5 Interesting Learnings from Docebo at $145,000,000 in ARR - The Entrepreneurial Way with A.I.


Wednesday, January 11, 2023

5 Interesting Learnings from Docebo at $145,000,000 in ARR


So there’s a quiet SaaS success story you probably don’t know much about, but can learn a lot from.

It’s Docebo.  It’s a leader in a pretty crowded space (Learning Management Systems) with dozens of top vendors.  And yet …

It’s worth $1.1 Billion today, doing $145,000,000 in ARR.  It’s growing 40%+ on a constant currency basis.  It’s cash-flow positive, and … it only burned $14,000,000 to get there.

That’s right.  It burned just $14m to get to $145m in ARR and a $1.1 Billion Market Cap.

And while it’s stock price is down from its 2021 peaks, it’s still up 2x since its 2020 IPO.  Profitable and capital-efficient is back in fashion:

(Still, I’d argue it should be worth much more with these metrics, especially given that it has $212m in cash on its balance sheet).

5 Interesting Learnings:

#1.  3,245 Customers, Up 23% — While ARR is up 40%.  A good example of how driving deal sizes up (see the next point) and strong NRR lets you drive NRR up well about new logo growth.

#2.  $44,000 ACV, up from $39,000 a year ago — and up from $16k 5 years ago.  Docebo’s pricing is on the “corporate” side of LMS.  It doesn’t compete at the bottom of the market, and targets top logos with a reasonably priced product.  But importantly, it’s raised its ACV 4x since 2016.  Without that, the company would likely be a fraction of its current ARR.

#3.  7% of Revenue from Professional Services — down from 12% in 2018.  Docebo doesn’t do proserv for all customers, but it also doesn’t shy away from it for larger customers.  Many do need help scaling up their learning systems.  Just under 7% of their revenues come from services.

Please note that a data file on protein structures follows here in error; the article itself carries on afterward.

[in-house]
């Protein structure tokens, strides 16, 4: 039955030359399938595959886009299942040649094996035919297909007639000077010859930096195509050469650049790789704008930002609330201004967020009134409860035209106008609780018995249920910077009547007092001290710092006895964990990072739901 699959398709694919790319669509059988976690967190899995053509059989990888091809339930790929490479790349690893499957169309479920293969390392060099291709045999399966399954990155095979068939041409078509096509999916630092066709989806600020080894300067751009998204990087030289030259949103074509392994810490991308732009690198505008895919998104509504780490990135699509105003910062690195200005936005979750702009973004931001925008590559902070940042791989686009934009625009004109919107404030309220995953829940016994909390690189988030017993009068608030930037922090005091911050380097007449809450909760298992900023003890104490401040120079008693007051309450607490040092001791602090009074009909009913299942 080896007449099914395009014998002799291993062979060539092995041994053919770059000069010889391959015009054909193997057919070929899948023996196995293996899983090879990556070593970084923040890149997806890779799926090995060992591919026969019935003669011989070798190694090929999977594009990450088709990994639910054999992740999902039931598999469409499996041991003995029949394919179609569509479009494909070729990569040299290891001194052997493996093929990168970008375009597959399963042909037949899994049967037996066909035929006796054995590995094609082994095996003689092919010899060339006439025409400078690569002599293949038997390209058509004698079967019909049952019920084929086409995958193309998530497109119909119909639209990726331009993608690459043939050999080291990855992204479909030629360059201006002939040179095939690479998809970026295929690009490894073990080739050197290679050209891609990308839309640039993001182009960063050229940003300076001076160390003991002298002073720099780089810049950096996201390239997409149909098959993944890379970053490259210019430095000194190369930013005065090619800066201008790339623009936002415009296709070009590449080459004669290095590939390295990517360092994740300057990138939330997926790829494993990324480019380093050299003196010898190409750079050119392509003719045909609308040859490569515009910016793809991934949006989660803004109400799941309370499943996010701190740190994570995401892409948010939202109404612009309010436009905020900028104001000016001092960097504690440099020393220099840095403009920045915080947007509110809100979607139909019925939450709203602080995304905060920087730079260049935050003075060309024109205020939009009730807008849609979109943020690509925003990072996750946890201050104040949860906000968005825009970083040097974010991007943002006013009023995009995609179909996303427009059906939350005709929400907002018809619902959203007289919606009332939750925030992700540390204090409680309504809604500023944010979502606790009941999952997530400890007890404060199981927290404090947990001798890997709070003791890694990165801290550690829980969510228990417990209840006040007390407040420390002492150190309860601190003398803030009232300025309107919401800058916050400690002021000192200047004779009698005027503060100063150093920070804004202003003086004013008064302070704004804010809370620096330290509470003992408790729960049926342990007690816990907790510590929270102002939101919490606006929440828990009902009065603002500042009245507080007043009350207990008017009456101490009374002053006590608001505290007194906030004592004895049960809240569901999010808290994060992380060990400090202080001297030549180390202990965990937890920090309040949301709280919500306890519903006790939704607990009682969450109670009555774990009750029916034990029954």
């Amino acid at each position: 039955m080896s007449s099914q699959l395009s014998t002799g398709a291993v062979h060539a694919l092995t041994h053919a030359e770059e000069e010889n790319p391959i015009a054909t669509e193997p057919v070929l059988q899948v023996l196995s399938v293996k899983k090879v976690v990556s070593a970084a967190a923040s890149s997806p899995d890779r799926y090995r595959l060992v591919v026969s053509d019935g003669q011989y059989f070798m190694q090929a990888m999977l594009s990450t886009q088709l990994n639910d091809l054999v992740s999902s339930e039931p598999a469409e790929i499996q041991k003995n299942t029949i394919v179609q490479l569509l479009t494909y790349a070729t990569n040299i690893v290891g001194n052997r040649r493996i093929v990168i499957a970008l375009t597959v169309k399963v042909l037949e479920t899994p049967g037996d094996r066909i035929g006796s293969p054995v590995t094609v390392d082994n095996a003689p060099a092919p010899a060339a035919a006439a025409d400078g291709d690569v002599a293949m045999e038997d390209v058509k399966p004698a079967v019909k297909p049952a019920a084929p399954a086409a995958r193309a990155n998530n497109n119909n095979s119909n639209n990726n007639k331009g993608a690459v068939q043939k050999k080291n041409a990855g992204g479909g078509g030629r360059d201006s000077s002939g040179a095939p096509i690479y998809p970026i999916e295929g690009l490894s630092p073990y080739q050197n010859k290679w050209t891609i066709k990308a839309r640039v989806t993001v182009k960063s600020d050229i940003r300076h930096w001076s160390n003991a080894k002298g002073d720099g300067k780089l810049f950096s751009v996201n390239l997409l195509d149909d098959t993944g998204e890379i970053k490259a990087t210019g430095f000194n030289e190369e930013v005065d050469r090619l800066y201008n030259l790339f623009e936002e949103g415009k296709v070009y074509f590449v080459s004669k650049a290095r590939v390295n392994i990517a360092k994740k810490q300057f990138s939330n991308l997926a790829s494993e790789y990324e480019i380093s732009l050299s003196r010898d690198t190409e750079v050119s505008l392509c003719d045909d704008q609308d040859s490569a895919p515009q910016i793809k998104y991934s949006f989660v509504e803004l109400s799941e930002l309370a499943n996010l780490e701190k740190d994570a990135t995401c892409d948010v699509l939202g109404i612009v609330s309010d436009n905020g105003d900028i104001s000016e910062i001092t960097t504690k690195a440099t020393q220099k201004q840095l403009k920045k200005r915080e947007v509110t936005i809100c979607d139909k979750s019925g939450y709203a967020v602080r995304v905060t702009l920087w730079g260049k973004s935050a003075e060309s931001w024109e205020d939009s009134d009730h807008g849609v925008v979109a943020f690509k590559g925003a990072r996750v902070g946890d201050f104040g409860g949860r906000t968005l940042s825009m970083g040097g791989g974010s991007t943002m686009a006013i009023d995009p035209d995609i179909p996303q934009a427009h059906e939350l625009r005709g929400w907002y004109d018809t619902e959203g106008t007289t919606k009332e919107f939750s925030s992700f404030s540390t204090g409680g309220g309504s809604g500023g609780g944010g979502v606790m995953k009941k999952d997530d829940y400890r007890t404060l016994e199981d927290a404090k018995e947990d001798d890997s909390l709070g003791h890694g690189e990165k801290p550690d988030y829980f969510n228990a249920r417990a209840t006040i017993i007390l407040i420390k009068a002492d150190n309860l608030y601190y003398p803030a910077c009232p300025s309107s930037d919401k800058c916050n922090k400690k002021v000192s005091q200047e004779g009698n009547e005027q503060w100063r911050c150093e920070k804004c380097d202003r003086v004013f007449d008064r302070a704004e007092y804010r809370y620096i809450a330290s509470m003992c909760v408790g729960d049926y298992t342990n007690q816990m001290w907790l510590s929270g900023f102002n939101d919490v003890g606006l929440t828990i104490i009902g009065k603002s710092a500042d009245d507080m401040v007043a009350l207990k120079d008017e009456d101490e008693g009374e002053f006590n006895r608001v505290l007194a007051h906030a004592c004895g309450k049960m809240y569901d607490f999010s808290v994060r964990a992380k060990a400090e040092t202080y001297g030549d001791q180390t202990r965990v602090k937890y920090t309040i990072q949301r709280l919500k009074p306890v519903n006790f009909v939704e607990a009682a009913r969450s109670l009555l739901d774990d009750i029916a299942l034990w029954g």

#4.  Incredibly capital efficient growth — Docebo got to $144m+ ARR burning just $14m.  Wow.  Wow.  The company was bootstrapped its first 7 years or so, and then mainly sold secondary shares.

#5. 113% NRR.  Not enterprise-high NRR, but about what I’d expect from their ACV and category.

And a few other interesting learnings:

#6.  Founder Has Been CEO since founding in 2005, ownership down to 3.7%.  The founders sold many of their shares 7+ years in to private equity, so this isn’t all “dilution” per se, but still a learning.

#7.  80% of customers sign multi-year contracts.  Always good to learn how others do this.  The LMS category is a large time investment, so it makes sense to try to get customers to do longer deals.

Docebo — a quiet success story of going long in a crowded category.  15 years to IPO, and carefully and steadily going upmarket.  And of doing it in a very capital-efficient way.  The way more of us may be doing these days.


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Jason Lemkin, Khareem Sudlow